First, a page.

Eight of Sierra Leone's districts reported cases, and one of the drivers is an earlier reported cluster in the Aberdeen fishing community of Freetown, which has seeded outbreaks in other areas, including Bombali, which reported 22 new cases. The WHO said a response team tracking illnesses linked to the Aberdeen cluster have identified more than 2,000 contacts for monitoring.
Other hot spots included Freetown, Western Rural district, and Port Loko district. Transmission was also reported in other parts of the country, including Koinadugu, Kono, and Tonkolili districts.
For community resistance markers, 14 Ebola cases were detected only after people died in community settings, a slight decrease from the week before.
Hospital preparedness update, Ebola country risk tool
- The US Centers for Disease Control and Prevention (CDC) yesterday in Morbidity and Mortality Weekly Report (MMWR) provided an update on the country's plans for rapidly detecting and treating any US Ebola cases. When the outbreak in West Africa first began, only a few high-containment US facilities were available for treating Ebola and other highly lethal diseases. After the first cases were detected on US soil, federal health officials started funneling all West African travelers into five designated airports for enhanced screening and monitoring. They also unveiled a tiered approach for preparing health facilities, and 55 facilities have now been designated as Ebola treatment centers, alongside three US biocontainment units at Emory University Hospital, the National Institutes of Health Clinical Centers, and Nebraska Medical Center. The CDC said the next step is an increased focus on identifying and evaluating the next tier: Ebola assessment hospitals, which would be prepared to admit, isolate, and care for a suspected case-patient for up to 96 hours until he or she can be transferred to a treatment center. The agency added that experts and stakeholders have suggested that Ebola patient care take place at a small number of well-prepared facilities, and the assistant secretary for preparedness and response is developing an approach for up to 10 centers—one in each region—to be so designated for Ebola and other highly infectious diseases.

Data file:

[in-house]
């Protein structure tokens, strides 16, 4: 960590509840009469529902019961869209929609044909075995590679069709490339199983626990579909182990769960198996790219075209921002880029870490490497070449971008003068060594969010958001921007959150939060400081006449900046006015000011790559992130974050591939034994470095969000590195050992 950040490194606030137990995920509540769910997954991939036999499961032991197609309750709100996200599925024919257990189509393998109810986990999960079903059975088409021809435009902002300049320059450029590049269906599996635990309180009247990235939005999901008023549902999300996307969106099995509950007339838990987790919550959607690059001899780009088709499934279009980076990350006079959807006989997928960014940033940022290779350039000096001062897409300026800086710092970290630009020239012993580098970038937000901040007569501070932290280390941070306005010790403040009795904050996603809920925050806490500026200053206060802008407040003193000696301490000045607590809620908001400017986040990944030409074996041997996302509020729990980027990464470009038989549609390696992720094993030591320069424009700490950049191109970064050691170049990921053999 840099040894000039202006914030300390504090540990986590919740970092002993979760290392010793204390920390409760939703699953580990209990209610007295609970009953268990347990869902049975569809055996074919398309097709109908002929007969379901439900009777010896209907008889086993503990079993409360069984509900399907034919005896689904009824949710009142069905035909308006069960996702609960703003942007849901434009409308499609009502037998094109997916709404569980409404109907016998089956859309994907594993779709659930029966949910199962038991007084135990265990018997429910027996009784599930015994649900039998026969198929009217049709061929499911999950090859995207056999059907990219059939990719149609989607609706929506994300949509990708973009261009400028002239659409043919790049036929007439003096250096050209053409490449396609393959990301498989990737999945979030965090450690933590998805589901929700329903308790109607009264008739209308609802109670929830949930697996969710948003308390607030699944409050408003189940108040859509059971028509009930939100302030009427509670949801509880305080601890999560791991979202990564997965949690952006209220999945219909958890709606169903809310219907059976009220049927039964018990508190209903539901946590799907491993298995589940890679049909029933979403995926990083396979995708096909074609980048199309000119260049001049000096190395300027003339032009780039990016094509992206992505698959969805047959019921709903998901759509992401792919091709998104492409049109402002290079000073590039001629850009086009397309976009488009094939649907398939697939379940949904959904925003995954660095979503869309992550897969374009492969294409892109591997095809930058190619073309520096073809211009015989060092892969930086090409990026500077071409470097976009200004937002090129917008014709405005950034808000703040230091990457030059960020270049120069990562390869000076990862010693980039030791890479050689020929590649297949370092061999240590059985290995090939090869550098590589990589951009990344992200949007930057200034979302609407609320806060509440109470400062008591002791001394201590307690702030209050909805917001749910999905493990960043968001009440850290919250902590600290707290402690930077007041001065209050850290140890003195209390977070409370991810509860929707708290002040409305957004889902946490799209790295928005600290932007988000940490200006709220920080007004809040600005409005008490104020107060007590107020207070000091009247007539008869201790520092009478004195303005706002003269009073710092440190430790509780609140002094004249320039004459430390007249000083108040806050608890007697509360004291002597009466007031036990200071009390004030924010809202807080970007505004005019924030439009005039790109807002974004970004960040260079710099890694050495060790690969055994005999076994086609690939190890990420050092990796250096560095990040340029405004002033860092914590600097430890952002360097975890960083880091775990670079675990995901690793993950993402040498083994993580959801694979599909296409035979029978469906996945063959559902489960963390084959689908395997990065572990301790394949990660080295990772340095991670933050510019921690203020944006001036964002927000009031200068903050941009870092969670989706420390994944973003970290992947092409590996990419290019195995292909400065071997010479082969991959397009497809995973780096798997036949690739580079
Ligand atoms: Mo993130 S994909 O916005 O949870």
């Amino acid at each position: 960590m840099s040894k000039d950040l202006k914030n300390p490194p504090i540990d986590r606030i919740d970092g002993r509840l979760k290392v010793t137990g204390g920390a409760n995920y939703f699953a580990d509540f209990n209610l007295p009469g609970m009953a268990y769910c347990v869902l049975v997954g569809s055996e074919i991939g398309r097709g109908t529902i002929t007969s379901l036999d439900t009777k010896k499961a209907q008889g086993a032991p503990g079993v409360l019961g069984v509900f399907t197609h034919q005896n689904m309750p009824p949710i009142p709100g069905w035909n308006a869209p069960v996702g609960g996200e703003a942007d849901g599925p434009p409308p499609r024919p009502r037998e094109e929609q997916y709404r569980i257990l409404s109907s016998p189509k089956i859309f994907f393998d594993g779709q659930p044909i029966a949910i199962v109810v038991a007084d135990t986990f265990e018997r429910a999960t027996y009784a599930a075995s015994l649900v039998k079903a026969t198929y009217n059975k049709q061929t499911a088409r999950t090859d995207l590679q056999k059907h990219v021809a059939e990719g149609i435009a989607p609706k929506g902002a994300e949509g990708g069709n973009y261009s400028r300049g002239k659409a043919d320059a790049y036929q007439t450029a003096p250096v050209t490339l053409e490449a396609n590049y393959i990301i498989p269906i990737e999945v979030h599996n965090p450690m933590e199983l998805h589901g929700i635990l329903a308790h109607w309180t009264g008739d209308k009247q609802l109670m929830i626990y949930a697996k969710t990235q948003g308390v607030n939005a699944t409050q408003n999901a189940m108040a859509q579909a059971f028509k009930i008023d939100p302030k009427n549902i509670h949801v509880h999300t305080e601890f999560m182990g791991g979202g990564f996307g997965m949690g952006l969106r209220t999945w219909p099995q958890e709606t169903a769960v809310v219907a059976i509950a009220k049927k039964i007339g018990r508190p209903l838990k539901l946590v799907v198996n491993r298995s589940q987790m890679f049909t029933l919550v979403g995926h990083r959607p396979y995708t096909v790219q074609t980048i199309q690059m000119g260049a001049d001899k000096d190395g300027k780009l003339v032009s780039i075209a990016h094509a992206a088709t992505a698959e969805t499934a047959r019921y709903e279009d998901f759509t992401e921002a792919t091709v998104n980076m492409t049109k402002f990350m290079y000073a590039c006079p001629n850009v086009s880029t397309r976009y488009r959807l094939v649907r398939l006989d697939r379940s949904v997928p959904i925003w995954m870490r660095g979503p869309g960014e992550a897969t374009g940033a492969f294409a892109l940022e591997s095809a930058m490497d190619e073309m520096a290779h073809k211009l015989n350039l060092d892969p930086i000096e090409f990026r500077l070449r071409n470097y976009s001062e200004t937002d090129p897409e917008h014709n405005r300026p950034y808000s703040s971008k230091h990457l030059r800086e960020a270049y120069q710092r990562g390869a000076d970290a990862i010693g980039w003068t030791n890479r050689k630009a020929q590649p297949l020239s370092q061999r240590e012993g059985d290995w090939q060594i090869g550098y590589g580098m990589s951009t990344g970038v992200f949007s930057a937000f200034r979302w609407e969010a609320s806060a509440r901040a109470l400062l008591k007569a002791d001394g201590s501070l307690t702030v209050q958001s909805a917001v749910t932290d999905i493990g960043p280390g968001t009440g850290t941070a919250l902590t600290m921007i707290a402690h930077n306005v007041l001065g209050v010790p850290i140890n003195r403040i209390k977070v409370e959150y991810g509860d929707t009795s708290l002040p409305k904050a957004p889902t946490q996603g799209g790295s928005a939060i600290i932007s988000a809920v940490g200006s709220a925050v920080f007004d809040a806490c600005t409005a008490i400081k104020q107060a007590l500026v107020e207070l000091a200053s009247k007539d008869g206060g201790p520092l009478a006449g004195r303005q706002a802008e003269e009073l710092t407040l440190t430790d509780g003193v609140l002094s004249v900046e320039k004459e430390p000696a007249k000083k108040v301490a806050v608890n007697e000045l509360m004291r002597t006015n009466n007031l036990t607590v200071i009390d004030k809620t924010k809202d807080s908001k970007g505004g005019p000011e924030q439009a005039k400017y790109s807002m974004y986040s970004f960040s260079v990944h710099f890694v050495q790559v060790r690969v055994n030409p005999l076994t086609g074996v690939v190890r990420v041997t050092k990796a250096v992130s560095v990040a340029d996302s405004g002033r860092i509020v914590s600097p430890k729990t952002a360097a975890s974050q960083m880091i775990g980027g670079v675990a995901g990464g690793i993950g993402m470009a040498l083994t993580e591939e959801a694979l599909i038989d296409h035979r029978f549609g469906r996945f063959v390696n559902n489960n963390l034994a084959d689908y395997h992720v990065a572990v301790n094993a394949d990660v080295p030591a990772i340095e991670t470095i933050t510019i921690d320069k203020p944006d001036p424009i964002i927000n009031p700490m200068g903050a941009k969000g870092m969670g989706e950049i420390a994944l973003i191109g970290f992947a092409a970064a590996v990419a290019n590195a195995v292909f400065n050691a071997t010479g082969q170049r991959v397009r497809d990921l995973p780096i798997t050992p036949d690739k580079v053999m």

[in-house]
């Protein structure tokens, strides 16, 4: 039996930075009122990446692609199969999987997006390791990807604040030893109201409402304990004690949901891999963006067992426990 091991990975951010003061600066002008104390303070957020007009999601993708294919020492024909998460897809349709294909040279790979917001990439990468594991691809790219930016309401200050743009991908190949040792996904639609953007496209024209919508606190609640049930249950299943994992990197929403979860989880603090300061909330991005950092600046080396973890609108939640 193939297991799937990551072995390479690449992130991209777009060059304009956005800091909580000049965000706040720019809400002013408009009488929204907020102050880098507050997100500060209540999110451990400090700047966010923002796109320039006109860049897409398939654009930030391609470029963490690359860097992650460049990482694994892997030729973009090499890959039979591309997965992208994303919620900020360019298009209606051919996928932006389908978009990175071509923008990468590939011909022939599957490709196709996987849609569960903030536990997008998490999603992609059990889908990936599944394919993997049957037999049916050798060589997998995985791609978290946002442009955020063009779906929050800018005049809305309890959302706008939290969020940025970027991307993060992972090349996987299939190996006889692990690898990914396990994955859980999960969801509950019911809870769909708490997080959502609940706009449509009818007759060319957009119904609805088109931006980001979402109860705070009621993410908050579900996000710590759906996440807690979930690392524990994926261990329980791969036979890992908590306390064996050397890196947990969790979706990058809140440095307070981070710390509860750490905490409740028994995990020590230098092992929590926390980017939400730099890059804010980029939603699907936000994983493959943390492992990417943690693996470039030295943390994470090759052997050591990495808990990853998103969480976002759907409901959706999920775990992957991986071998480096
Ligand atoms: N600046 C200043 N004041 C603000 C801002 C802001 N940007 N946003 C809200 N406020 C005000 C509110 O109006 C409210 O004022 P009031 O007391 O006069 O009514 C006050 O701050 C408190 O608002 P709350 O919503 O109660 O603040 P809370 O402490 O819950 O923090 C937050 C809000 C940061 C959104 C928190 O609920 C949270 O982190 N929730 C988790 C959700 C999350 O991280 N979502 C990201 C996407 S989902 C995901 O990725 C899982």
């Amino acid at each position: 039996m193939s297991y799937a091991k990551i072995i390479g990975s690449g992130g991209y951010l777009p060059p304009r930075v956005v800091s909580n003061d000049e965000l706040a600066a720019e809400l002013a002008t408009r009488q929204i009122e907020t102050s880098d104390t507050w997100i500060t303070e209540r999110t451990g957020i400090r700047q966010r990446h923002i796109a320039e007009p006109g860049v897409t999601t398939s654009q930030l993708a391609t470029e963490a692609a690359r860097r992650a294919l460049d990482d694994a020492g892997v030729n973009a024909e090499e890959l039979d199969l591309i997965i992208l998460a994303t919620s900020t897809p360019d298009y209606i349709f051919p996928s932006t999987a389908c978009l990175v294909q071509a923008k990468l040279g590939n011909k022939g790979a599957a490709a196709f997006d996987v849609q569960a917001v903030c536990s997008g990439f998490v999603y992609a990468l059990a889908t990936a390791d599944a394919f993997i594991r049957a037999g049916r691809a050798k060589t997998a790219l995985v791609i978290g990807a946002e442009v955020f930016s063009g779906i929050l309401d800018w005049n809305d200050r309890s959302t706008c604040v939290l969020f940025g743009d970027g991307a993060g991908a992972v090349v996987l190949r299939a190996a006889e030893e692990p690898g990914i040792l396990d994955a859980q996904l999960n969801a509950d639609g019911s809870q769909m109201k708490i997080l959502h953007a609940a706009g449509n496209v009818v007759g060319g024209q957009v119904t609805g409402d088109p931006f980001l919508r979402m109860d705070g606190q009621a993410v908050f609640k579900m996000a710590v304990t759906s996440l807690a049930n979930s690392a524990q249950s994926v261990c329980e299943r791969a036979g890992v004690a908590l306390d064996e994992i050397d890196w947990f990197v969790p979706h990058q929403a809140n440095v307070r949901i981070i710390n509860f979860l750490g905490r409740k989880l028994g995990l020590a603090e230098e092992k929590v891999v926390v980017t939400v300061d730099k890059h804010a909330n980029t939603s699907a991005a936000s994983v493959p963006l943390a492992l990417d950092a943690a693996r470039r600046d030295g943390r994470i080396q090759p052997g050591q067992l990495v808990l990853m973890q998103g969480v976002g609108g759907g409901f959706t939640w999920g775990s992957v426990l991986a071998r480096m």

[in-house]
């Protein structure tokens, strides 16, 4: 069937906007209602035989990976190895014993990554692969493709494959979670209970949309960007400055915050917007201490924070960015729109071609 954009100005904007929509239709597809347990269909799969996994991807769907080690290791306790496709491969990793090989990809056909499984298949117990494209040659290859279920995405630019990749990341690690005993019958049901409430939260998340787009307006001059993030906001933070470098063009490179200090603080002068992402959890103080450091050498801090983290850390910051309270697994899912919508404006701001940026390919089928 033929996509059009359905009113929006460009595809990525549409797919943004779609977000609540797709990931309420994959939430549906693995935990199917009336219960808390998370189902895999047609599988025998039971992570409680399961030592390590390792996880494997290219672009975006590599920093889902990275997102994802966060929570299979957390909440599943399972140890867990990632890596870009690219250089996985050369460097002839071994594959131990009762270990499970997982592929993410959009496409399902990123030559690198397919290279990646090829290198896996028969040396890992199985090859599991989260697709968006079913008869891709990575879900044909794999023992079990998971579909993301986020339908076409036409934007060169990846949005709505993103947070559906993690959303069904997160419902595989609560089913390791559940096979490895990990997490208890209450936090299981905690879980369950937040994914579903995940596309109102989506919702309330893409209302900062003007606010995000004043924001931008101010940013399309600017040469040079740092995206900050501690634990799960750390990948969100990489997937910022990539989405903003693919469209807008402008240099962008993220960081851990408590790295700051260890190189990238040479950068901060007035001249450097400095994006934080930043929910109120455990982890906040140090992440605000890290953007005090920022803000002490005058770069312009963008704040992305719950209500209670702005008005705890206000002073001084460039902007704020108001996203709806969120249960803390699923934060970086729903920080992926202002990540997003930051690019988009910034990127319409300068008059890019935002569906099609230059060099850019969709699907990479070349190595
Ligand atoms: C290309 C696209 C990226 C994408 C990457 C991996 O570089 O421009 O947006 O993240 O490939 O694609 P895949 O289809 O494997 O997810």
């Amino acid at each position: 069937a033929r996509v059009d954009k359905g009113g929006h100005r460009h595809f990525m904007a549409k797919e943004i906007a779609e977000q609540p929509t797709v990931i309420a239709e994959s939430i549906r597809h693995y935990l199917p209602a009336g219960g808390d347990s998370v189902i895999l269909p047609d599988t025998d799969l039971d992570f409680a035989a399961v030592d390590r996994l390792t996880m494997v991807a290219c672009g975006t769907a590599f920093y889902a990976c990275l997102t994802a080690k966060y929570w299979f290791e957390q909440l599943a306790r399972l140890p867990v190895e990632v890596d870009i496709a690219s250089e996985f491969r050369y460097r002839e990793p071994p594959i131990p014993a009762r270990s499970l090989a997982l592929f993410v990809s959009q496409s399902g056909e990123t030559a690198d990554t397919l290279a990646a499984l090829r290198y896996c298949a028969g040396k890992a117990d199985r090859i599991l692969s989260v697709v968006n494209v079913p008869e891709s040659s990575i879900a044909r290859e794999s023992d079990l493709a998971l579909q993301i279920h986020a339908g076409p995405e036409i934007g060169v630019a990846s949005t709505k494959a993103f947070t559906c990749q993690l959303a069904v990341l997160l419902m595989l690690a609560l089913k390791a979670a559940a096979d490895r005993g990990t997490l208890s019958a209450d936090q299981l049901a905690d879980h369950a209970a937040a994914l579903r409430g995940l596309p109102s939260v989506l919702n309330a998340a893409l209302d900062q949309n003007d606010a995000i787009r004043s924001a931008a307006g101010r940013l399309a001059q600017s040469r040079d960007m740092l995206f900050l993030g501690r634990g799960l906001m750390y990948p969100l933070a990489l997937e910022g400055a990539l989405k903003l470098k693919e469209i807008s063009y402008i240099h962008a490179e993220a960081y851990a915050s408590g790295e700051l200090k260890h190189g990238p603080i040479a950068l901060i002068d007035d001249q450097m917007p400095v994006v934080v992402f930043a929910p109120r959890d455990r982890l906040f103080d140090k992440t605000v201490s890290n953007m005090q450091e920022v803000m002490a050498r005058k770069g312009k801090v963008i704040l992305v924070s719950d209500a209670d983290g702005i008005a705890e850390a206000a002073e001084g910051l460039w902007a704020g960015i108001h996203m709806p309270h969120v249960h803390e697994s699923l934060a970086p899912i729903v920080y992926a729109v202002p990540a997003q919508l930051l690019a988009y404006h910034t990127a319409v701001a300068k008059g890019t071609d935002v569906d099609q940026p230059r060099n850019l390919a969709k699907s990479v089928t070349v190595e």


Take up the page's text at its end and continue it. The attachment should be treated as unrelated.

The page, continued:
- An experimental tool developed by researchers at the Rand Corporation to gauge the vulnerability of countries to Ebola found that six other countries in Africa may be at high risk: Burkina Faso, the Central African Republic, Chad, Ivory Coast, Ethiopia, and Mali. For South Asia, Afghanistan was found to be at high risk, but no nations in the Middle East or in Southeast Asia were rated as high risk, according to a Mar 3 Rand press release. The analysis tool uses statistical indicators to assess risk in four main areas: political, economic, sociocultural, and health. It gauges factors such as government effectiveness, communications availability, and healthcare infrastructure and workforce. Rand said the tool can be used to plan tabletop preparedness exercises and to gauge vulnerability to other types of emergencies.
Mar 4 WHO situation update
Mar 3 MMWR report
Mar 3 Rand Corp press release